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Nakiri question.

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I've been looking a Nakiri knives and the Tojiro Nakiri at CKTG seems like a good price for a quality knife:
http://www.chefknivestogo.com/todpna1...

But also noticed that Williams Sonoma has a Shun for just under $100.00
http://www.williams-sonoma.com/produc...

The Shun is hollow-ground and unsure it that is a negative.. Sure is a good price for a Shun.

Does anyone on the forum use Nakiri's and if so any recommendations or thoughts on purchasing one appreciated.

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  1. A few of us use Nakiri from time to time. Usually, Tojiro knives are cheaper than Shun. In this case, it is $70 vs $100. I don't care for the hollow scooped out blade, but there is nothing wrong with it.

    The Shun knife on that page has a right handed handle. Keep this in mind.

    I think the two knives will be about the same, but the Tojiro is chepaer. The Shun will have slightly better handle and have better warranty.

    1 Reply
    1. re: Chemicalkinetics

      Thanks Chem. I think I will go the Tojiro.. Appreciate the reply.

    2. I have 2 Nakiris, and like both. One is an inexpensive no name from a Japanese grocery, with a rather thin simple blade. The other is a more typical Western construction with bolster and all; so it's heavier. Both have the slightly rounded tip, which is surprisingly useful when cutting meat. Both were around $20, so I can't comment on the value of the more expensive ones that you are looking at.

      3 Replies
      1. re: paulj

        <Both have the slightly rounded tip, which is surprisingly useful when cutting meat>

        Really? I thought most people consider that as a "minus", which is why many believe a Santoku having a pointed tip is more well-balanced.

        1. re: Chemicalkinetics

          It's hard to say why. The sharp tip is better for poking, but a sharp round edge feels better for the short slicing strokes that I use to separate skin from meat, or slicing along the lines between muscles. I keep a couple of santokus on the same knife rack. To a degree I use them interchangeably, but am more likely to grab a nakiri.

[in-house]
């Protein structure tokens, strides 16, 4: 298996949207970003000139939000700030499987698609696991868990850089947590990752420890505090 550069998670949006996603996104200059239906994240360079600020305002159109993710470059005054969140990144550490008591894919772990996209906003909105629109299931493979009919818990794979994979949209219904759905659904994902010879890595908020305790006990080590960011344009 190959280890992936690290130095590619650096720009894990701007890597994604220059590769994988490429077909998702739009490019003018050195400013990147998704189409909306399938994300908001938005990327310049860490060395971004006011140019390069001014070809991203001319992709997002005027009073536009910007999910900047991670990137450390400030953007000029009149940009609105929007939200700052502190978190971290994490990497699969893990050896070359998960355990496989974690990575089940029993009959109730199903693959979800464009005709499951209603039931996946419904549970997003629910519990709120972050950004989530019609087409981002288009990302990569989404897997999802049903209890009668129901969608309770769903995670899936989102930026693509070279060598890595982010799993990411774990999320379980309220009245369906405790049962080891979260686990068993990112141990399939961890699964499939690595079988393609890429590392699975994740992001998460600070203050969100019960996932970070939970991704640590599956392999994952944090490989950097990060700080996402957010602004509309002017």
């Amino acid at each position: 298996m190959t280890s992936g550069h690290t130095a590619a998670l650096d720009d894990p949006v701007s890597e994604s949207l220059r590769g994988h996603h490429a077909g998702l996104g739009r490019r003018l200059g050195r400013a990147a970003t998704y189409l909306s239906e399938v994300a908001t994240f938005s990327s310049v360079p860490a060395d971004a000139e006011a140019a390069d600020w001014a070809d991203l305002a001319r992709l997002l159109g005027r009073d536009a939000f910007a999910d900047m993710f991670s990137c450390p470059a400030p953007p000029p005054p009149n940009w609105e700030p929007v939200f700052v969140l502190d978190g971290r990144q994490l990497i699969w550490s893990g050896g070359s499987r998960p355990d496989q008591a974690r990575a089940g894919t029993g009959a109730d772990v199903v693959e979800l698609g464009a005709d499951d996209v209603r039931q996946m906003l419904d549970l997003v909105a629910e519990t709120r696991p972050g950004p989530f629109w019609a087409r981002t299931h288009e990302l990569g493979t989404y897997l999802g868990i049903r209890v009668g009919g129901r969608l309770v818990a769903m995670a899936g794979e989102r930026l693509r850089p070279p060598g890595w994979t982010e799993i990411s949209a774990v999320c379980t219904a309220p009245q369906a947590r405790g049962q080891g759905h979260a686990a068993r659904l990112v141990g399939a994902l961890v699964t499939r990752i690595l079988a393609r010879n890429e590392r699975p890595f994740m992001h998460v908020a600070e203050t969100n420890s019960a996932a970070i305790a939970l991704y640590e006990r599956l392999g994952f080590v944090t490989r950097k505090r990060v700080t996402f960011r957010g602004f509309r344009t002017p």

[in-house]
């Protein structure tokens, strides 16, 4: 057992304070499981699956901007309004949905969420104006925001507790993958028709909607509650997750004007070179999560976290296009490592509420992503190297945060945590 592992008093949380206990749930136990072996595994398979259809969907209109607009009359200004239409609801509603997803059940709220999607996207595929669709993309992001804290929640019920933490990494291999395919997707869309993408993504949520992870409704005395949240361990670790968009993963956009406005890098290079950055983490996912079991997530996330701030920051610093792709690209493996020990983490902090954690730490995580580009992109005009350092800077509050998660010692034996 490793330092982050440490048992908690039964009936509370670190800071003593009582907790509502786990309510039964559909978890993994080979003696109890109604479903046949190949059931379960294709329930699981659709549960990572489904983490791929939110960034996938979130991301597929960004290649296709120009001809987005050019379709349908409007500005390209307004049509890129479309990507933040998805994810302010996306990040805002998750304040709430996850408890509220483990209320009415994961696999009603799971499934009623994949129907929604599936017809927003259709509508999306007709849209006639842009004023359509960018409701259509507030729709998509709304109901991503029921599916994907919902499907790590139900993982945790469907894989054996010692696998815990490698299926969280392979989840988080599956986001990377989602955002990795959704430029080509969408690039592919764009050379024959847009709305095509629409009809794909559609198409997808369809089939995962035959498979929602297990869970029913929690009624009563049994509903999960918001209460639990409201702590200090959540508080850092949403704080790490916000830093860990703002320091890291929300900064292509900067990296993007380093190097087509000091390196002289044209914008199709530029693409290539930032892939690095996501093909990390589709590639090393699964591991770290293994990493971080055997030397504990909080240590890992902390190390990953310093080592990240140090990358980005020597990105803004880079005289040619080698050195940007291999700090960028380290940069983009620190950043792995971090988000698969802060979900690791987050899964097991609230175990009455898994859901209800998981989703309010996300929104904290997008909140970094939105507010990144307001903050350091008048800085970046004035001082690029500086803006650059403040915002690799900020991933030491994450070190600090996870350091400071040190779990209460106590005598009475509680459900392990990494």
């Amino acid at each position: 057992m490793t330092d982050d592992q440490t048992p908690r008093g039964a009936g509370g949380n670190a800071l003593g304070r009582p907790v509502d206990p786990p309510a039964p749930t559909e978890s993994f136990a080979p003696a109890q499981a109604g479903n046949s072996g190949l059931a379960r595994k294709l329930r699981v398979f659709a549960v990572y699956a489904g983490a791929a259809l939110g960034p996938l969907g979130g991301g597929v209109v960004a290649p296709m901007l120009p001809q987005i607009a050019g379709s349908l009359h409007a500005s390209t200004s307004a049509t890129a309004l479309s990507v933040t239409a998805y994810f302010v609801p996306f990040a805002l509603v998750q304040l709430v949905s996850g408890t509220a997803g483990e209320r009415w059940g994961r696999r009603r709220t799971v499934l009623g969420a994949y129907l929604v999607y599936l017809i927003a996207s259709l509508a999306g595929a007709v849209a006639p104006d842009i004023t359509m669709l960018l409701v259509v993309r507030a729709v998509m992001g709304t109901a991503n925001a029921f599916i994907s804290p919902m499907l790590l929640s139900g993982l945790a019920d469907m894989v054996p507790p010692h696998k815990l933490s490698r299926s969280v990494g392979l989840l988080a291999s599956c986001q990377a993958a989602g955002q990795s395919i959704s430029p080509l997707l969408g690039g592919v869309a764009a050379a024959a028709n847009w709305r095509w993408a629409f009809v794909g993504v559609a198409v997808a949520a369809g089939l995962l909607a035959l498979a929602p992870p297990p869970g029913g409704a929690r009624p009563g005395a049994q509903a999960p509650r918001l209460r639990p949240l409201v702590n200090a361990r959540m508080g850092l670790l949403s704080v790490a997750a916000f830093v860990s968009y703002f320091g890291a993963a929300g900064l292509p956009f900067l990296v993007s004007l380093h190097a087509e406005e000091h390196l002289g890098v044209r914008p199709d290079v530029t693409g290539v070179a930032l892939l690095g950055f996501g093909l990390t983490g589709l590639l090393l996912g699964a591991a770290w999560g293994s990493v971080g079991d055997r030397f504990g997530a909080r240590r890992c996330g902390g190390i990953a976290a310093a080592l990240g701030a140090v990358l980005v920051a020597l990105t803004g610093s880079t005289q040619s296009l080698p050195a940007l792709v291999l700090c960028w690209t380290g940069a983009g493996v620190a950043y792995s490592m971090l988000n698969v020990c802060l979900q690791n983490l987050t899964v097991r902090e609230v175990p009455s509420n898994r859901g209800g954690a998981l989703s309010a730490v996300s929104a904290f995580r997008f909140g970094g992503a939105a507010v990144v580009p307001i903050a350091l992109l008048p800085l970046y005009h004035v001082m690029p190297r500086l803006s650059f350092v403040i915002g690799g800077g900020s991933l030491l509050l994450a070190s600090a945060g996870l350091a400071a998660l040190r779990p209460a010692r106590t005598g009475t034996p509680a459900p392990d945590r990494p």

1. re: paulj

            <The sharp tip is better for poking, but a sharp round edge feels better for the short slicing strokes that I use to separate skin from meat, or slicing along the lines between muscles.>

            Cool. Thanks for the explanation.

      2. I have the Tojiro DP nakiri but also this carbon steel nakiri:

        http://www.epicureanedge.com/shopexd....

        The carbon steel version is a really wonderful knife -- takes a very very sharp edge and holds it well. Costs about $100. But when I get the Tojiro nice and sharp I can't really tell much difference in practice. Maybe the carbon steel one is a bit sharper but at a certain point it hardly matters as far as I'm concerned.

         
         
        1. http://www.youtube.com/watch?feature=...
          here is Alton Brown waving a Shun nakiri about
          and using it on a bell pepper
          http://www.youtube.com/watch?feature=...

          http://www.youtube.com/watch?v=nqUt-q...
          The Office clip - nakiri v usuba

          2 Replies
          1. re: paulj

            The Office clip is funny stuff.....LOL

            1. re: paulj

              Shun nakiri is a bit unusual in the sense that the Shun Pro Nakiri is more like an usuba than a nakiri:

              http://iweb.cooking.com/images/produc...